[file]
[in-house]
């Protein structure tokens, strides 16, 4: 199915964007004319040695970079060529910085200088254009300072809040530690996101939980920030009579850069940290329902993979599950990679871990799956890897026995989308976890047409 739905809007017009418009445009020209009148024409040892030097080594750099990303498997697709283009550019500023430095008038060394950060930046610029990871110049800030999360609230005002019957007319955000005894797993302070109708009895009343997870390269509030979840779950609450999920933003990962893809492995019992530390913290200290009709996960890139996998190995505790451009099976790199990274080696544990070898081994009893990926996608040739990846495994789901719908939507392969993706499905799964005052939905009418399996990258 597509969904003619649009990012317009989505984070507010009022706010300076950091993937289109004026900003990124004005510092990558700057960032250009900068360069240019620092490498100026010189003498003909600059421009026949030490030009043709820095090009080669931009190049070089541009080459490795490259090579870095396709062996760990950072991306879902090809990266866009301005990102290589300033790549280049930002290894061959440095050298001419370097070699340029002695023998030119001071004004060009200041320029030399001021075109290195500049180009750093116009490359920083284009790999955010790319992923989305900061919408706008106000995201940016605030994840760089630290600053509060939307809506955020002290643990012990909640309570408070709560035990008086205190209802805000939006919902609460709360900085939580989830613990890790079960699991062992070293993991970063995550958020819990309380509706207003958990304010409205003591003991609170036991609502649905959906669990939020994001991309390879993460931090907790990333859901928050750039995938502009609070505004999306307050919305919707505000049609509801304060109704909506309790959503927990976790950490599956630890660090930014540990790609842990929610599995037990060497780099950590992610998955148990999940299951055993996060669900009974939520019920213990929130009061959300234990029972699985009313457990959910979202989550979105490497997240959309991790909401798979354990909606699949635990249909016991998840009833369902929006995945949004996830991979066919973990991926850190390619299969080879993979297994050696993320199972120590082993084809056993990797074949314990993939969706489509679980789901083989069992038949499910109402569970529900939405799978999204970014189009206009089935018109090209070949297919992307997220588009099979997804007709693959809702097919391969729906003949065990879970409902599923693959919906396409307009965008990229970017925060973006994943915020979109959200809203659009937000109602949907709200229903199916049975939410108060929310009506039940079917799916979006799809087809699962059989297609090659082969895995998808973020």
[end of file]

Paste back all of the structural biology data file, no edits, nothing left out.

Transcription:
[in-house]
């Protein structure tokens, strides 16, 4: 199915964007004319040695970079060529910085200088254009300072809040530690996101939980920030009579850069940290329902993979599950990679871990799956890897026995989308976890047409 739905809007017009418009445009020209009148024409040892030097080594750099990303498997697709283009550019500023430095008038060394950060930046610029990871110049800030999360609230005002019957007319955000005894797993302070109708009895009343997870390269509030979840779950609450999920933003990962893809492995019992530390913290200290009709996960890139996998190995505790451009099976790199990274080696544990070898081994009893990926996608040739990846495994789901719908939507392969993706499905799964005052939905009418399996990258 597509969904003619649009990012317009989505984070507010009022706010300076950091993937289109004026900003990124004005510092990558700057960032250009900068360069240019620092490498100026010189003498003909600059421009026949030490030009043709820095090009080669931009190049070089541009080459490795490259090579870095396709062996760990950072991306879902090809990266866009301005990102290589300033790549280049930002290894061959440095050298001419370097070699340029002695023998030119001071004004060009200041320029030399001021075109290195500049180009750093116009490359920083284009790999955010790319992923989305900061919408706008106000995201940016605030994840760089630290600053509060939307809506955020002290643990012990909640309570408070709560035990008086205190209802805000939006919902609460709360900085939580989830613990890790079960699991062992070293993991970063995550958020819990309380509706207003958990304010409205003591003991609170036991609502649905959906669990939020994001991309390879993460931090907790990333859901928050750039995938502009609070505004999306307050919305919707505000049609509801304060109704909506309790959503927990976790950490599956630890660090930014540990790609842990929610599995037990060497780099950590992610998955148990999940299951055993996060669900009974939520019920213990929130009061959300234990029972699985009313457990959910979202989550979105490497997240959309991790909401798979354990909606699949635990249909016991998840009833369902929006995945949004996830991979066919973990991926850190390619299969080879993979297994050696993320199972120590082993084809056993990797074949314990993939969706489509679980789901083989069992038949499910109402569970529900939405799978999204970014189009206009089935018109090209070949297919992307997220588009099979997804007709693959809702097919391969729906003949065990879970409902599923693959919906396409307009965008990229970017925060973006994943915020979109959200809203659009937000109602949907709200229903199916049975939410108060929310009506039940079917799916979006799809087809699962059989297609090659082969895995998808973020």